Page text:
Current Events at Winsor: Supreme Court Assembly

By, Annie A. ’21

On October 10, the entire Winsor school gathered to discuss the controversy surrounding the confirmation of now-Supreme Court Justice Brett Kavanaugh. Four Class VI students concerned about the lack of formal discussion at Winsor around the subject approached Ms. Pelmas to discuss having a forum on the subject. Their hopes were realised, and the forum happened. Ms. Pelmas mentioned that she and others in charge of planning assemblies felt that the SCOTUS confirmation hearing of Brett Kavanaugh was something “we needed to talk about as a whole community. We knew that a lot of students were interested in it and worried about it, and then simultaneously, I got an email from a bunch of sophomores saying, ‘We need to meet with you and talk about this.’ That was a really good impetus that confirmed that we really should talk about it,” the Head of School continued.

However, many students felt that the assembly meant to allow students to voice their opinions about the hearings didn’t do quite what it was meant to. Lillian Gibson ’21 felt that the assembly was supposed to be “a safe space, but people had to stand up in front of a microphone in front of all their peers.” Gibson felt that “small group discussions would be a better way for people to hear others’ opinions.” Charlotte Fries ’19 added, “it was a really good idea, and I thought what everyone said was really important and true, but I don’t think it at all achieved what it was meant to. The entire time we spent talking about how we should talk about it, rather than actually talking about it.” Even Ms. Pelmas noted that “perhaps the open mic was not as successful as it could have been because we weren’t in the middle of trying to decide what we thought about the hearings or Kavanaugh as a nominee because it was already over.”

However, some students at Winsor thought that this discussion about how we approach controversial topics at in our school environment was actually more helpful than discussing the facts would have been. As an anonymous Upper School student said, “As someone who is generally conservative, I felt a lot of dissension around the Confirmation Hearing. I personally don’t support Kavanaugh, but I felt like the assembly made me feel a bit more comfortable about expressing my beliefs.”

The assembly was a good starting point in terms of creating a welcoming environment for all beliefs, but that it cannot be the end of discussion about how Winsor handles contentious events. Maya Bodick ’21 “liked it because we started talking less about the Kavanaugh stuff itself, and more about how we discuss political issues at Winsor. I think there were some things said that people wanted to be said. But now there’s a confusion of how we get to a place where we want to be.” Ms. Pelmas also noted that “the biggest question is how do we have conversations about important things when there are almost 600 people in this building.”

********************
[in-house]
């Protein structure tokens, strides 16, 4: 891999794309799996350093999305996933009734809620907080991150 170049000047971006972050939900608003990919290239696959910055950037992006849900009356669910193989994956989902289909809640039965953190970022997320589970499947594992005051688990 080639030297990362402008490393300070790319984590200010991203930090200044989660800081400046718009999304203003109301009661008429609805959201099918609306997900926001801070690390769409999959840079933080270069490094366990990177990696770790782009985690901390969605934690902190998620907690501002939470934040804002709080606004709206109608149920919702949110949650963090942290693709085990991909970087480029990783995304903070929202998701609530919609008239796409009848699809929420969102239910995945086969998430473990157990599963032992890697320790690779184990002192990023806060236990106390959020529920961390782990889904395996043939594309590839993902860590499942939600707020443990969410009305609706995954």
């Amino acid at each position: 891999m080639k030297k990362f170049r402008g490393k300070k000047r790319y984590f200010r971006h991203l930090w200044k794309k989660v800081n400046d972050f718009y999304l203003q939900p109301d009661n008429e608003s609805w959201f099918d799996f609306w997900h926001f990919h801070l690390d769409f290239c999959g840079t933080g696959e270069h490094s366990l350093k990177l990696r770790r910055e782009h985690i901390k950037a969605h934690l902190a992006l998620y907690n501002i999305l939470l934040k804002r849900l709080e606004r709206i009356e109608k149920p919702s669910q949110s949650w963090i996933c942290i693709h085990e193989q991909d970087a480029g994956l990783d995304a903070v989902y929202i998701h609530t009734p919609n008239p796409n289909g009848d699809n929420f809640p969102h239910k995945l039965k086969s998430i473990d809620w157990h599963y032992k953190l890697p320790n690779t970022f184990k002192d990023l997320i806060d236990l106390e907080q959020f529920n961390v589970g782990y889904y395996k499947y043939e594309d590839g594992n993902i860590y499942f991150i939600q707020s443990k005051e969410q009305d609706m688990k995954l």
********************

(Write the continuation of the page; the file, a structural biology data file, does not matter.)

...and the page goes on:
Another issue that came up was the structure of the assembly. Some Lower School students felt excluded from the Upper School forum after the whole-school assembly. Petra Sarkisian ’23 said that she thinks “that Class IV could have definitely been there… we can definitely handle things like that.” Ms. Pelmas noted that the decision was a calculated one: “We went around and around trying to figure out if that was a good idea or not a good idea. We thought of every permutation. The range of awareness of current events throughout the school is quite vast. We wanted to let everyone enter into the discussion at a level that felt good to them. For sure there were some Lower School students who more than wanted to participate in it, though.”

Ms. Pelmas talked about how she, Mr. Braxton, Ms. Markenson, and Ms. Phinney, among those who regularly plan assemblies, thought that the structure of the forum was their “best guess. It’s hard. The difference sometimes between Class I and Class VIII can be very narrow and sometimes very wide.” I’ve found that no matter what the issue is, from Buddy Advisory to Pasta Day to Assemblies like this one, at Winsor there is rarely a consensus among students.

There’s a lot going on in our current political climate, and our administration is painfully aware of it, even if we don’t see action right away. Between yearly, planned assemblies and guest speakers and activities in homeroom, there is rarely free time that coincides with the need for a discussion. Ms. Pelmas commented also on the “week of hate where the massacre happened at the synagogue, and there was a shooting in Kentucky, and the pipe bombs. That was a pretty intense week for a lot of people. We know the ideal thing would be immediately figure out how to talk about that stuff. Unfortunately, there isn’t always the time or space or ability to do that. We don’t know how to solve that, we just worry about it a lot.”

However, I do feel that even if the Assembly was not exactly what everyone wanted, we did make great strides in coming together as a community to discuss polarizing issues.